"I don't make people comfortable. But that's what couches are for!" said writer Donna Lynn Hope.
Here is one extra tidbit gleaned from the brand new book about the late MGM star Ava Gardner. Writer Peter Evans talked in London with the movie star who has been named "the most beautiful woman ever." These talks and Evans' ideas have now come out in "Ava Gardner: The Secret Conversations."
Toward the end of this book, Ava became quite exercised over the easily believed idea that "The Mob" ever gave her beloved Frank Sinatra anything, especially during the singer-actor's fallow period in the early Fifties. This was a time when Ava's own career was booming but Sinatra couldn't get himself arrested. The Ava-Frank romance was anything but calm. They loved one another but could not get along.
Ava was adamant and furious in defending Frank, during the period that his career was in ruins. She insisted no criminal elements ever helped him back to success.
"I did!" declared Ava. She says she paid bills, paid airfare back to Hollywood so he could test for the movie "From Here to Eternity." (He won the Oscar and began a spectacular comeback.) Ava, telling all this, remembering, began to weep.
It is possible, author Evans ponders, that Sinatra later gave Ava money NOT to let the "conversations" be published while he was alive. But the star, suffering the after effects of several strokes, drinking and smoking too much, couldn't work. She and Sinatra did stay in touch, but by then he was wed to Barbara Marx, and Ava said she never called him. Still, he called her off and on, never forgetting her birthday.
Frank Sinatra was finally richer and more successful than anybody had ever imagined. I know he was generous, so why didn't he set up some kind of comfortable annuity for Ava?
This is a truly diverting book, full of details about Ava's growing up, her "discovery" from a photo in New York, MGM's Louis B. Mayer, Howard Hughes, Mickey Rooney, Clark Gable, John Huston, Humphrey Bogart, Artie Shaw, Lana Turner, etc.
Ava's profanity, like something from a David Mamet play, is astounding. And she herself when seeing and reading it, objects to it.
Maybe you don't believe in applauding someone rising from birth in a charity hospital and going bravely on as a black child using the Head Start program. Maybe you look down on kids born with nothing, getting scholarships and then becoming successful.
Then I guess you weren't impressed last week when Darren Walker, raised in Texas, ascended to the head of the Ford Foundation -- the nation's second largest philanthropic organization.
Darren Walker is only 53 and for a long time has been regarded as top drawer by all who know his ebullient and charming personality. I am so proud of him and that he is my friend.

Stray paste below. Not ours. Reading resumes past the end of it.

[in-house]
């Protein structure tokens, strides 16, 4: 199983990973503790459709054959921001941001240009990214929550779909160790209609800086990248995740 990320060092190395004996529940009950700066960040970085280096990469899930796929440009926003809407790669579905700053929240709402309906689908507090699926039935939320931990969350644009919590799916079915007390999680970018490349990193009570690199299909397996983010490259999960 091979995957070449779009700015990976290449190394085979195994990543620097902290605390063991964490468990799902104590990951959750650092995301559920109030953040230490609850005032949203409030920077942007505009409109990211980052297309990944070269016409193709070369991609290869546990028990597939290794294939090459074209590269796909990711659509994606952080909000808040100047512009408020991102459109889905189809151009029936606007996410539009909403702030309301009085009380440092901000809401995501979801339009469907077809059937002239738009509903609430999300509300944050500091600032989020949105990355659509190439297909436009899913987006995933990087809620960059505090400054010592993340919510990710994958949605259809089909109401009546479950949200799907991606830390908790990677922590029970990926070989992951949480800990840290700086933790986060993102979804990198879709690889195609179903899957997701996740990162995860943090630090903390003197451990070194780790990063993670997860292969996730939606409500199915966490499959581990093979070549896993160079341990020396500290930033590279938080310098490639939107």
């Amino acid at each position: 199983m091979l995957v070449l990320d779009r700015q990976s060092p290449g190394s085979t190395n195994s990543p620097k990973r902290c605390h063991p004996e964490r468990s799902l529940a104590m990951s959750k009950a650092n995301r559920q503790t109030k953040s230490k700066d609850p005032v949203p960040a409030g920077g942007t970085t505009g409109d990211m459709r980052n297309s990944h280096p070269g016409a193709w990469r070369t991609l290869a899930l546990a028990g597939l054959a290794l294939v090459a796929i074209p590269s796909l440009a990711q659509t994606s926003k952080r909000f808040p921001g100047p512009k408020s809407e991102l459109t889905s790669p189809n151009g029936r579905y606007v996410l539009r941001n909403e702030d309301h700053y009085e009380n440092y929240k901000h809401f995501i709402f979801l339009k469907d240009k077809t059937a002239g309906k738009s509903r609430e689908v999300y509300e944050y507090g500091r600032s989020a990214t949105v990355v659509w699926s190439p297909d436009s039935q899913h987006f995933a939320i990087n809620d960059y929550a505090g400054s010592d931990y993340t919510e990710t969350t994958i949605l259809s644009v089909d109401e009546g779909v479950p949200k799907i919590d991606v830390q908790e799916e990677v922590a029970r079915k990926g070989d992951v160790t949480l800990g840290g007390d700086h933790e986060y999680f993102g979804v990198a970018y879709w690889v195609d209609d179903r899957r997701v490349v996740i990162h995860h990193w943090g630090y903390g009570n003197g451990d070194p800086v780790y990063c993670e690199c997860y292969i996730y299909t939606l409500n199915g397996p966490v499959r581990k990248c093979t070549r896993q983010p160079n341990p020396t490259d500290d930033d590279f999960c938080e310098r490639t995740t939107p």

HERE'S a comment from one John Jayne about Jon Voight, who we covered only a few days ago.
Jayne: "I'm probably alone on this, but I remember the actor in 'Return to Lonesome Dove,' but I was disappointed when I learned that he'd be taking over Tommy Lee Jones' lead in the second part of 'Lonesome Dove.' I almost didn't watch it, but to my surprise, Jon Voight turned in an excellent, memorable performance on a level at least equal to Tommy Lee."
One of my other pet friends is the beautiful, talented actress Jacqueline Bisset, who will be receiving a Lifetime Achievement Award at the Locarno Film Festival, held August 10-13. (Locarno is on France's border with Switzerland.)
The Festival is doing a film retrospective dedicated to the late director George Cukor, and Jackie herself produced Cukor's last work, "Rich and Famous." This movie is one of my favorites, and it starred Jackie and Candice Bergen. (I had a warm connection with Mr. Cukor, having been with him in both New York and Russia.)
"Rich and Famous" is a telling comedy about two childhood friends who become successful writers. It was first made as "Old Acquaintance" with Miriam Hopkins and Bette Davis in the roles.
Arlene Dahl, one of the great beauties from the heyday of MGM, is celebrating her 85th birthday on August 11. She and her successful husband, Marc Rosen, are fixtures on the New York scene, often seen at Swifty's. ... The beautiful Maureen O'Hara (she of the John Wayne classic "The Quiet Man") is now living in Utah. For a while she was in Dublin but, at 92, wanted to be near her grandson. ... And this office is in receipt of a wondrous thing. We are always writing about movie stars, old and new, but seldom do we hear from any of them.
Here's a charming letter about a piece done on Jane Fonda for a magazine: "I write to thank you for the wonderful picture story you did on me in Quest. I really enjoyed reading it and looking through the photographs. Thanks, especially for making it clear that you believe my quest is still on-going. I do too.
"There's still a lifetime of things I want to do, new things. I'm still excited. My very best wishes to you, Liz, whom I've known for so long. Hey, we're both still at it. Stay strong. Love, (signed Jane)"
(E-mail Liz Smith at MES3838@aol.com.)